2015 British Grand Prix
Great Britain is the first of only two ever-present races on the Formula 1 World Championship calendar, and Silverstone is the venue again this year, as it was for F1’s very first championship round in 1950. In the early history of the race, Silverstone shared hosting duties with both Aintree and Brands Hatch but for the last three decades it has been the sole venue of the British Grand Prix, with the event and circuit firmly linked in the minds of the public.
The layout of the grand prix circuit has seen constant revision over the last 65 years, with the most significant change coming in 2010 when the old perimeter layout was altered to create a new infield section. The new layout, known colloquially as the Arena Circuit, lowers the overall speed of the lap but introduces more guile with the addition of low speed corners and a choice of racing lines around the eponymous Arena.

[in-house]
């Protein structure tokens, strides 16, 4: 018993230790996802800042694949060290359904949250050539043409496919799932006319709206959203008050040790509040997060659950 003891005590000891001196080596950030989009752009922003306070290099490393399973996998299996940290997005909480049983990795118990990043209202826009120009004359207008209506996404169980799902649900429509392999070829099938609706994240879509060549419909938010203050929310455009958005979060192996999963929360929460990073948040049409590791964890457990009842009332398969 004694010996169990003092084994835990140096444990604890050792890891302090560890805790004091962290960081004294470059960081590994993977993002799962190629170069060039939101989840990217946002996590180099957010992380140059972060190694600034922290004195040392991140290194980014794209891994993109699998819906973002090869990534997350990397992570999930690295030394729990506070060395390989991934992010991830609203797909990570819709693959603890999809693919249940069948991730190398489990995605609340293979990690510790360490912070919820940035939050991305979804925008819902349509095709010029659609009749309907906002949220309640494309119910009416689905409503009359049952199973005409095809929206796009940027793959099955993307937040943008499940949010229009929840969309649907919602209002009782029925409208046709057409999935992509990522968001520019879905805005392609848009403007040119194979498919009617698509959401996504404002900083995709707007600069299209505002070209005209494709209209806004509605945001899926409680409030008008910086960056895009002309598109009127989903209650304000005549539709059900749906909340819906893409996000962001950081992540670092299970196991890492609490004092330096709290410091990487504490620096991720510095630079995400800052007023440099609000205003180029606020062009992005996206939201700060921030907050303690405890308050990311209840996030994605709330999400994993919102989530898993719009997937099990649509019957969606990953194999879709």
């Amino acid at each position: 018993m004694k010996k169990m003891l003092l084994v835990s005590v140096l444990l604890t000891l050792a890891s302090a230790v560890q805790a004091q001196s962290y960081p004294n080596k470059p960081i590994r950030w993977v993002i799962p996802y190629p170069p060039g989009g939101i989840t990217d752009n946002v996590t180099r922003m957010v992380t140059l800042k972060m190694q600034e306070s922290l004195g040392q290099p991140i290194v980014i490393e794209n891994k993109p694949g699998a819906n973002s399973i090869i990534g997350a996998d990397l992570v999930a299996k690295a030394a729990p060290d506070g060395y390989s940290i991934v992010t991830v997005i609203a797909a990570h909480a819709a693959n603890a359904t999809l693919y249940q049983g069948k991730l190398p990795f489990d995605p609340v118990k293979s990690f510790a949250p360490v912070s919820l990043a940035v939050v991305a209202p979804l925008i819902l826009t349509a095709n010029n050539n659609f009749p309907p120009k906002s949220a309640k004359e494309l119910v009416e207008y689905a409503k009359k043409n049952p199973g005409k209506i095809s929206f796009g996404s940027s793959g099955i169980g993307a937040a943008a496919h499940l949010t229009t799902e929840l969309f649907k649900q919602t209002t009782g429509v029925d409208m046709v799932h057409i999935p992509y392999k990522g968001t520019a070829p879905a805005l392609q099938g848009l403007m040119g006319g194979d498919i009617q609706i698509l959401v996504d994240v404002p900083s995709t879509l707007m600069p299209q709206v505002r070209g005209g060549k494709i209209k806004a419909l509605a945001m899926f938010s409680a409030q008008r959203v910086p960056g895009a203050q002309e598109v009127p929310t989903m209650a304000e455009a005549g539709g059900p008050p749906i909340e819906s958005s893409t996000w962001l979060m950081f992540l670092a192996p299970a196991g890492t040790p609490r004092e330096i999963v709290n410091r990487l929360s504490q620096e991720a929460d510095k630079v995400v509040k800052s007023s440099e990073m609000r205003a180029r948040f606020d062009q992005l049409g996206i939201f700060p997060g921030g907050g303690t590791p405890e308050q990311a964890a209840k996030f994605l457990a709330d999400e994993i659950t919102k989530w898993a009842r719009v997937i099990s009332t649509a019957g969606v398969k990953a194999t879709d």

Silverstone remains a power track, however, with the run from Woodcote corner to Stowe one of the most exhilarating in racing. F1 cars take this section of track almost flat-out with only minor lifts for Copse corner and in the Maggots-Becketts–Chapel curves. It is the word ‘almost’ that makes this section of the circuit both difficult and a firm driver favourite. There are definitely elements or risk and reward to balance when pushing hard. It is a spectacle rarely equalled in F1.
Roughly two-thirds of the lap is spent at full throttle – and, with limited braking points, recovering energy is a difficult proposition. It’s also responsible for the circuit being notorious for causing the opposite problem to Montreal: drivers struggle to keep temperature in their brakes.
Of McLaren’s 14 British Grand Prix victories, 12 have come on the Northamptonshire circuit – victories that have been made sweeter thanks to the overwhelming presence of so many McLaren fans in the grandstands.